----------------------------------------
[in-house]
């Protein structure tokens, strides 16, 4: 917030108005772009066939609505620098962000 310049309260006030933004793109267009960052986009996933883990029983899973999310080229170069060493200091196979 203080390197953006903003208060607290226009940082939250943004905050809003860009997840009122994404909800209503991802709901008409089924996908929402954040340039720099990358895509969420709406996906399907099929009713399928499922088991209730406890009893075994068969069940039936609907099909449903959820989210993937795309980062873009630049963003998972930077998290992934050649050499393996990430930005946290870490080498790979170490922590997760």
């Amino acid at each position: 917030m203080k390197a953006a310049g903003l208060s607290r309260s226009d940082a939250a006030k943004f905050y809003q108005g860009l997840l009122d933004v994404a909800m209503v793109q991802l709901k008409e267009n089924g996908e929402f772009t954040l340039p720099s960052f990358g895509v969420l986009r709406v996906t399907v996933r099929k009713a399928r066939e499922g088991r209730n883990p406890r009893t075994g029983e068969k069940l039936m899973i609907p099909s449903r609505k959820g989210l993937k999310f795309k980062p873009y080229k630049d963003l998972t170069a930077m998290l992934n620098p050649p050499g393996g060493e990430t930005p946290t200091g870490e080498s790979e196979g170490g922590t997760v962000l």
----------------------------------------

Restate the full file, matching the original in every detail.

[in-house]
């Protein structure tokens, strides 16, 4: 917030108005772009066939609505620098962000 310049309260006030933004793109267009960052986009996933883990029983899973999310080229170069060493200091196979 203080390197953006903003208060607290226009940082939250943004905050809003860009997840009122994404909800209503991802709901008409089924996908929402954040340039720099990358895509969420709406996906399907099929009713399928499922088991209730406890009893075994068969069940039936609907099909449903959820989210993937795309980062873009630049963003998972930077998290992934050649050499393996990430930005946290870490080498790979170490922590997760």
């Amino acid at each position: 917030m203080k390197a953006a310049g903003l208060s607290r309260s226009d940082a939250a006030k943004f905050y809003q108005g860009l997840l009122d933004v994404a909800m209503v793109q991802l709901k008409e267009n089924g996908e929402f772009t954040l340039p720099s960052f990358g895509v969420l986009r709406v996906t399907v996933r099929k009713a399928r066939e499922g088991r209730n883990p406890r009893t075994g029983e068969k069940l039936m899973i609907p099909s449903r609505k959820g989210l993937k999310f795309k980062p873009y080229k630049d963003l998972t170069a930077m998290l992934n620098p050649p050499g393996g060493e990430t930005p946290t200091g870490e080498s790979e196979g170490g922590t997760v962000l």